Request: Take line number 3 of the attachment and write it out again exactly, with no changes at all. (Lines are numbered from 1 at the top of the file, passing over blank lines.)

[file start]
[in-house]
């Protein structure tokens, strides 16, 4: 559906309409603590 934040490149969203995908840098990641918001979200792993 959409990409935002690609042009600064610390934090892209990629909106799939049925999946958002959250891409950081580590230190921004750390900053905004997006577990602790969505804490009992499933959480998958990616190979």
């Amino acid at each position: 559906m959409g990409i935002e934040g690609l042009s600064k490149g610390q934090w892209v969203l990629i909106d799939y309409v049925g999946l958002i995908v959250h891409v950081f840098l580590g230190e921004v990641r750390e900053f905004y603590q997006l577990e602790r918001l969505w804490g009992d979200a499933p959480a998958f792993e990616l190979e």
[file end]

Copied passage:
């Amino acid at each position: 559906m959409g990409i935002e934040g690609l042009s600064k490149g610390q934090w892209v969203l990629i909106d799939y309409v049925g999946l958002i995908v959250h891409v950081f840098l580590g230190e921004v990641r750390e900053f905004y603590q997006l577990e602790r918001l969505w804490g009992d979200a499933p959480a998958f792993e990616l190979e």